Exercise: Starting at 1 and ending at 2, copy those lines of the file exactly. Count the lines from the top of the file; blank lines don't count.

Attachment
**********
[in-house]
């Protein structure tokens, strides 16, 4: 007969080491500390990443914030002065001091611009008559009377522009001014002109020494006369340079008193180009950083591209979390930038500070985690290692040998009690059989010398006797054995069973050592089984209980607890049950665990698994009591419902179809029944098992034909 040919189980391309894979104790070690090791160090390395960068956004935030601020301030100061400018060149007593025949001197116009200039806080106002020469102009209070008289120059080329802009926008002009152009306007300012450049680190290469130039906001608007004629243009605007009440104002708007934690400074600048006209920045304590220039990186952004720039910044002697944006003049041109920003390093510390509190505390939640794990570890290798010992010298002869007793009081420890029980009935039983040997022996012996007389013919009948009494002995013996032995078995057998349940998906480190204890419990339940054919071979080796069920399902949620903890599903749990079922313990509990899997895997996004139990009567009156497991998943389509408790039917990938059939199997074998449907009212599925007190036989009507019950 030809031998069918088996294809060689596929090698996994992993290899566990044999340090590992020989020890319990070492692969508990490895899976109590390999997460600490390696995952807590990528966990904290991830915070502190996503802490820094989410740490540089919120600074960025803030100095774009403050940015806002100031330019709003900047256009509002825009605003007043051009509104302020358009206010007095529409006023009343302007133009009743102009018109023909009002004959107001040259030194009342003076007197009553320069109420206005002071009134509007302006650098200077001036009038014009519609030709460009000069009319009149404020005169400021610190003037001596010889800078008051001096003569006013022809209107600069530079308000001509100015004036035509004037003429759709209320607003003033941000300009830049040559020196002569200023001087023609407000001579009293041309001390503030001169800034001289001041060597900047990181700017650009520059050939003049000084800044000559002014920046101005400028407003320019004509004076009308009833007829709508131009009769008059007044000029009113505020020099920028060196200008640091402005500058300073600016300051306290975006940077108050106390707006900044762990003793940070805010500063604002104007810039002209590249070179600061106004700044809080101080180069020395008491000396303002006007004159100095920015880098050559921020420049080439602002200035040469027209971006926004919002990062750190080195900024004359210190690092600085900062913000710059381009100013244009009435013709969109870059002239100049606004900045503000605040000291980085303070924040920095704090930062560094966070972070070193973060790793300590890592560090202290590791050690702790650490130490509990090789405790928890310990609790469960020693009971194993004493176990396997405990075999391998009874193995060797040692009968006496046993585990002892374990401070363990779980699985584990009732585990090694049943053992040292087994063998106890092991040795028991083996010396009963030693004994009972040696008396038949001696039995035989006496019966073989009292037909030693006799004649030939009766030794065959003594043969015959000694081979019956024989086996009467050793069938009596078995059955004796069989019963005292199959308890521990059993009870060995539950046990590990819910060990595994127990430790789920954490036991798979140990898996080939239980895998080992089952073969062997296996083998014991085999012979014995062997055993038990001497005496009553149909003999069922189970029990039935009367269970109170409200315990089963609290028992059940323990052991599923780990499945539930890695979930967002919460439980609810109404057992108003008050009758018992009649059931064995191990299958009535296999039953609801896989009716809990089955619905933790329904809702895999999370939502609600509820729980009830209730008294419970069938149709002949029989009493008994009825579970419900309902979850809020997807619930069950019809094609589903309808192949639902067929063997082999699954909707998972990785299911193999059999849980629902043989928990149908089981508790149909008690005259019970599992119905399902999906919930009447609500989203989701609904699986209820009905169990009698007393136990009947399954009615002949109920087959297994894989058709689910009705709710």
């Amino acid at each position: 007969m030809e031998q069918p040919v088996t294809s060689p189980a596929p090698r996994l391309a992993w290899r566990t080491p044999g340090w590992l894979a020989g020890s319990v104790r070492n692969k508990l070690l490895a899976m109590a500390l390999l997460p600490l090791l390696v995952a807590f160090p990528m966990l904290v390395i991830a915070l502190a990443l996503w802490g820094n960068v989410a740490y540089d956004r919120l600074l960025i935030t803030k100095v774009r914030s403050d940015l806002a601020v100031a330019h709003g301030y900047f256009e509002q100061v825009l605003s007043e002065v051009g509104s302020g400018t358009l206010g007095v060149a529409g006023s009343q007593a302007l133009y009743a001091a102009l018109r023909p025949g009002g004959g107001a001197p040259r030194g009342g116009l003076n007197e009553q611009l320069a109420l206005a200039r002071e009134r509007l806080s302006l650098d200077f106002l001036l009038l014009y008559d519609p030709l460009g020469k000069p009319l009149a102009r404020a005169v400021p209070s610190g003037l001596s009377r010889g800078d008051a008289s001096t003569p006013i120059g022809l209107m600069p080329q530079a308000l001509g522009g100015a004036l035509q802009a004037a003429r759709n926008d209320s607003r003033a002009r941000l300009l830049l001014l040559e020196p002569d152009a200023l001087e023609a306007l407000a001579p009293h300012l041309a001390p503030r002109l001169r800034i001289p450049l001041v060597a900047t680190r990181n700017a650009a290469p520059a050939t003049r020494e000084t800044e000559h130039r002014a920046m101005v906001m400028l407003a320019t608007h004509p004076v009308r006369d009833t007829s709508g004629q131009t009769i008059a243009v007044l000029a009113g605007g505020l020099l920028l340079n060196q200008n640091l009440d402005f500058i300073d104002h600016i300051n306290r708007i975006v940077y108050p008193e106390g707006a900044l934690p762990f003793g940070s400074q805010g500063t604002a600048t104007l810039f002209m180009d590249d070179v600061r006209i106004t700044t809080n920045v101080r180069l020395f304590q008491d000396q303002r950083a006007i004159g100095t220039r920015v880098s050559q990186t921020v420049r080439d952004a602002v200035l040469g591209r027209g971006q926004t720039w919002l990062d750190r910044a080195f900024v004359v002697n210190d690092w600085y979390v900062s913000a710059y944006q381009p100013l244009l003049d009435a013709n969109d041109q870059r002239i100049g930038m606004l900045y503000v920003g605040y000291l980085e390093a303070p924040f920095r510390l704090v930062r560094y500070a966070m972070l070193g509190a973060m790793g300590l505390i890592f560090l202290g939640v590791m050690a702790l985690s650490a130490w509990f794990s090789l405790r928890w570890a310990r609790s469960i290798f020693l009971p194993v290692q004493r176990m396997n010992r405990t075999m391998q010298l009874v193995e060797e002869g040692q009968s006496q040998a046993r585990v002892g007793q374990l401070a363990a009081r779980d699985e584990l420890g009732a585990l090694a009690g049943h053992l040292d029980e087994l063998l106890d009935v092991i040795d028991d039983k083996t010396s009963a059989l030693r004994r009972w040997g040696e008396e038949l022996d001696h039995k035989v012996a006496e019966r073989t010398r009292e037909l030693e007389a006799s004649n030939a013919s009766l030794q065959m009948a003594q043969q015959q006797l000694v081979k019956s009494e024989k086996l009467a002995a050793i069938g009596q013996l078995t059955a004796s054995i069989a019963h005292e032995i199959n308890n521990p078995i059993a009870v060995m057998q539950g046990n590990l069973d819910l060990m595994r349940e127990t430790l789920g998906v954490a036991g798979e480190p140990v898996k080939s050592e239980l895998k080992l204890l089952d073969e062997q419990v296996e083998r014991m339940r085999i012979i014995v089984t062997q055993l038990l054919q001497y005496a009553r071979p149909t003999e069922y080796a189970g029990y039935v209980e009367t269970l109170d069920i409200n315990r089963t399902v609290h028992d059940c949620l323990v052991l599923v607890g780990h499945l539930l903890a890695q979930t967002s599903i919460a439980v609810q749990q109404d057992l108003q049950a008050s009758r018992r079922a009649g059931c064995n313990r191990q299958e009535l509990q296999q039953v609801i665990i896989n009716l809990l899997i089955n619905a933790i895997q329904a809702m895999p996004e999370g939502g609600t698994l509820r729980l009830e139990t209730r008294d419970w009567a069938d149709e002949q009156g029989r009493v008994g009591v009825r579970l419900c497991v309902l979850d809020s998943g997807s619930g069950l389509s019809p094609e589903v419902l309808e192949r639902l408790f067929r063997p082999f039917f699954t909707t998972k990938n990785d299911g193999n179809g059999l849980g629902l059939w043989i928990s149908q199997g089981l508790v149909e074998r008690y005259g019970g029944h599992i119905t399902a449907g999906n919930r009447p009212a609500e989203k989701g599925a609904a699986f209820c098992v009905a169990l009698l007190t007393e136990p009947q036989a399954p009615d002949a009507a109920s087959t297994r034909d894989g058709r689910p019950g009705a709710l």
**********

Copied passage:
[in-house]
């Protein structure tokens, strides 16, 4: 007969080491500390990443914030002065001091611009008559009377522009001014002109020494006369340079008193180009950083591209979390930038500070985690290692040998009690059989010398006797054995069973050592089984209980607890049950665990698994009591419902179809029944098992034909 040919189980391309894979104790070690090791160090390395960068956004935030601020301030100061400018060149007593025949001197116009200039806080106002020469102009209070008289120059080329802009926008002009152009306007300012450049680190290469130039906001608007004629243009605007009440104002708007934690400074600048006209920045304590220039990186952004720039910044002697944006003049041109920003390093510390509190505390939640794990570890290798010992010298002869007793009081420890029980009935039983040997022996012996007389013919009948009494002995013996032995078995057998349940998906480190204890419990339940054919071979080796069920399902949620903890599903749990079922313990509990899997895997996004139990009567009156497991998943389509408790039917990938059939199997074998449907009212599925007190036989009507019950 030809031998069918088996294809060689596929090698996994992993290899566990044999340090590992020989020890319990070492692969508990490895899976109590390999997460600490390696995952807590990528966990904290991830915070502190996503802490820094989410740490540089919120600074960025803030100095774009403050940015806002100031330019709003900047256009509002825009605003007043051009509104302020358009206010007095529409006023009343302007133009009743102009018109023909009002004959107001040259030194009342003076007197009553320069109420206005002071009134509007302006650098200077001036009038014009519609030709460009000069009319009149404020005169400021610190003037001596010889800078008051001096003569006013022809209107600069530079308000001509100015004036035509004037003429759709209320607003003033941000300009830049040559020196002569200023001087023609407000001579009293041309001390503030001169800034001289001041060597900047990181700017650009520059050939003049000084800044000559002014920046101005400028407003320019004509004076009308009833007829709508131009009769008059007044000029009113505020020099920028060196200008640091402005500058300073600016300051306290975006940077108050106390707006900044762990003793940070805010500063604002104007810039002209590249070179600061106004700044809080101080180069020395008491000396303002006007004159100095920015880098050559921020420049080439602002200035040469027209971006926004919002990062750190080195900024004359210190690092600085900062913000710059381009100013244009009435013709969109870059002239100049606004900045503000605040000291980085303070924040920095704090930062560094966070972070070193973060790793300590890592560090202290590791050690702790650490130490509990090789405790928890310990609790469960020693009971194993004493176990396997405990075999391998009874193995060797040692009968006496046993585990002892374990401070363990779980699985584990009732585990090694049943053992040292087994063998106890092991040795028991083996010396009963030693004994009972040696008396038949001696039995035989006496019966073989009292037909030693006799004649030939009766030794065959003594043969015959000694081979019956024989086996009467050793069938009596078995059955004796069989019963005292199959308890521990059993009870060995539950046990590990819910060990595994127990430790789920954490036991798979140990898996080939239980895998080992089952073969062997296996083998014991085999012979014995062997055993038990001497005496009553149909003999069922189970029990039935009367269970109170409200315990089963609290028992059940323990052991599923780990499945539930890695979930967002919460439980609810109404057992108003008050009758018992009649059931064995191990299958009535296999039953609801896989009716809990089955619905933790329904809702895999999370939502609600509820729980009830209730008294419970069938149709002949029989009493008994009825579970419900309902979850809020997807619930069950019809094609589903309808192949639902067929063997082999699954909707998972990785299911193999059999849980629902043989928990149908089981508790149909008690005259019970599992119905399902999906919930009447609500989203989701609904699986209820009905169990009698007393136990009947399954009615002949109920087959297994894989058709689910009705709710």